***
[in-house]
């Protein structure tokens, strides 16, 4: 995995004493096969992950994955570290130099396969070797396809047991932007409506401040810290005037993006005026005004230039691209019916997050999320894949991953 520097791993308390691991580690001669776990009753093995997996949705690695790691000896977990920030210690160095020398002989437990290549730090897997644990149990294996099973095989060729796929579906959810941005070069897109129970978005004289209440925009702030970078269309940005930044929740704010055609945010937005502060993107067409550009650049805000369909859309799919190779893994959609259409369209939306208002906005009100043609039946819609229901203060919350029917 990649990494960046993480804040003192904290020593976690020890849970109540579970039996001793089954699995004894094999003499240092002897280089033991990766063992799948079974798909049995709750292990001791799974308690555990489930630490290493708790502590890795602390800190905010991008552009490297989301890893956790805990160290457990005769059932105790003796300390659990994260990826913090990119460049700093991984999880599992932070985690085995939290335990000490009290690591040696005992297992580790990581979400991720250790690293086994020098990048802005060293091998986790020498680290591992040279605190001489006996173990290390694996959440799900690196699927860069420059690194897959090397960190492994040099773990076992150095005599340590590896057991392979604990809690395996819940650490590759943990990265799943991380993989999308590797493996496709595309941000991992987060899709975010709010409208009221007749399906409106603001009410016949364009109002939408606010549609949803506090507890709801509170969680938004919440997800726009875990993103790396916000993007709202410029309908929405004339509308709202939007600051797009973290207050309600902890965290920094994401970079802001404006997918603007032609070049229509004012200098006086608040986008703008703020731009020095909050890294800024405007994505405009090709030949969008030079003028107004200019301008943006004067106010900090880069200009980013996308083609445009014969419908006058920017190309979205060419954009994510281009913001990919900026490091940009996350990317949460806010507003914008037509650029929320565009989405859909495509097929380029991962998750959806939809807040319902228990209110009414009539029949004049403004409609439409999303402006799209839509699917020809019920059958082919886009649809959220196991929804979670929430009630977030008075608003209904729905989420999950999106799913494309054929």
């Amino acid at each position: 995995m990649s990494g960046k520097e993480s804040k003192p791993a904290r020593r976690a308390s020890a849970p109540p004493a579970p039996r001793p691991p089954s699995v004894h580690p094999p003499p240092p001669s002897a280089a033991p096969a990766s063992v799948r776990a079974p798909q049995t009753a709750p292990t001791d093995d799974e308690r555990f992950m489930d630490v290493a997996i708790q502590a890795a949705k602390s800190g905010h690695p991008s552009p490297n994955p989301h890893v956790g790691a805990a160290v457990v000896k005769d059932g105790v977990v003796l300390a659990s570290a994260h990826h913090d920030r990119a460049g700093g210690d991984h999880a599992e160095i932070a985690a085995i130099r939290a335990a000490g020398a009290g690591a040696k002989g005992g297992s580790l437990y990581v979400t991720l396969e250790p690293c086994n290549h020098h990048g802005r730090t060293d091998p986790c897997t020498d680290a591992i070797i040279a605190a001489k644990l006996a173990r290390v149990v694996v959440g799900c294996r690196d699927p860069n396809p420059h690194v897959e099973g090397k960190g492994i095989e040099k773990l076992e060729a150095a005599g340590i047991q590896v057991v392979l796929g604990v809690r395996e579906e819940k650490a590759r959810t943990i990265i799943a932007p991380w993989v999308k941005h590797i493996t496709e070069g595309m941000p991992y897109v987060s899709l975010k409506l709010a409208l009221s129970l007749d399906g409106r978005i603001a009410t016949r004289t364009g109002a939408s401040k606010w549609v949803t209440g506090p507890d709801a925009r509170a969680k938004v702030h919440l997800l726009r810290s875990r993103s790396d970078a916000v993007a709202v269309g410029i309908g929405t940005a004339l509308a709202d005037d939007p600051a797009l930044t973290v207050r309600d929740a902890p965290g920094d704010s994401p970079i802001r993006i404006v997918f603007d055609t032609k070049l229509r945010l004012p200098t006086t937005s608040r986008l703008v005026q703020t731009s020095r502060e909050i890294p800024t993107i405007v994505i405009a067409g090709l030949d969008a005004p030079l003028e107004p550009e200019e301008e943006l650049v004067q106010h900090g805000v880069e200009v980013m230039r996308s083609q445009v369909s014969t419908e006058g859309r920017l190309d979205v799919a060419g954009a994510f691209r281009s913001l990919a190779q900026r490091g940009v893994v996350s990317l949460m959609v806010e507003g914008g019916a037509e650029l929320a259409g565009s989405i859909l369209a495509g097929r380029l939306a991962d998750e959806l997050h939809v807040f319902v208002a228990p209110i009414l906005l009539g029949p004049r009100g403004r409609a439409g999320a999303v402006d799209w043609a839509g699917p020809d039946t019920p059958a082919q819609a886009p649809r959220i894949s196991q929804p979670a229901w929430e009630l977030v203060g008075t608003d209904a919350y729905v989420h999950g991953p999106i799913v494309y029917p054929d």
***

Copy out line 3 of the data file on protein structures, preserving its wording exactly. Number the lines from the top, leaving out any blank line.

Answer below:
């Amino acid at each position: 995995m990649s990494g960046k520097e993480s804040k003192p791993a904290r020593r976690a308390s020890a849970p109540p004493a579970p039996r001793p691991p089954s699995v004894h580690p094999p003499p240092p001669s002897a280089a033991p096969a990766s063992v799948r776990a079974p798909q049995t009753a709750p292990t001791d093995d799974e308690r555990f992950m489930d630490v290493a997996i708790q502590a890795a949705k602390s800190g905010h690695p991008s552009p490297n994955p989301h890893v956790g790691a805990a160290v457990v000896k005769d059932g105790v977990v003796l300390a659990s570290a994260h990826h913090d920030r990119a460049g700093g210690d991984h999880a599992e160095i932070a985690a085995i130099r939290a335990a000490g020398a009290g690591a040696k002989g005992g297992s580790l437990y990581v979400t991720l396969e250790p690293c086994n290549h020098h990048g802005r730090t060293d091998p986790c897997t020498d680290a591992i070797i040279a605190a001489k644990l006996a173990r290390v149990v694996v959440g799900c294996r690196d699927p860069n396809p420059h690194v897959e099973g090397k960190g492994i095989e040099k773990l076992e060729a150095a005599g340590i047991q590896v057991v392979l796929g604990v809690r395996e579906e819940k650490a590759r959810t943990i990265i799943a932007p991380w993989v999308k941005h590797i493996t496709e070069g595309m941000p991992y897109v987060s899709l975010k409506l709010a409208l009221s129970l007749d399906g409106r978005i603001a009410t016949r004289t364009g109002a939408s401040k606010w549609v949803t209440g506090p507890d709801a925009r509170a969680k938004v702030h919440l997800l726009r810290s875990r993103s790396d970078a916000v993007a709202v269309g410029i309908g929405t940005a004339l509308a709202d005037d939007p600051a797009l930044t973290v207050r309600d929740a902890p965290g920094d704010s994401p970079i802001r993006i404006v997918f603007d055609t032609k070049l229509r945010l004012p200098t006086t937005s608040r986008l703008v005026q703020t731009s020095r502060e909050i890294p800024t993107i405007v994505i405009a067409g090709l030949d969008a005004p030079l003028e107004p550009e200019e301008e943006l650049v004067q106010h900090g805000v880069e200009v980013m230039r996308s083609q445009v369909s014969t419908e006058g859309r920017l190309d979205v799919a060419g954009a994510f691209r281009s913001l990919a190779q900026r490091g940009v893994v996350s990317l949460m959609v806010e507003g914008g019916a037509e650029l929320a259409g565009s989405i859909l369209a495509g097929r380029l939306a991962d998750e959806l997050h939809v807040f319902v208002a228990p209110i009414l906005l009539g029949p004049r009100g403004r409609a439409g999320a999303v402006d799209w043609a839509g699917p020809d039946t019920p059958a082919q819609a886009p649809r959220i894949s196991q929804p979670a229901w929430e009630l977030v203060g008075t608003d209904a919350y729905v989420h999950g991953p999106i799913v494309y029917p054929d």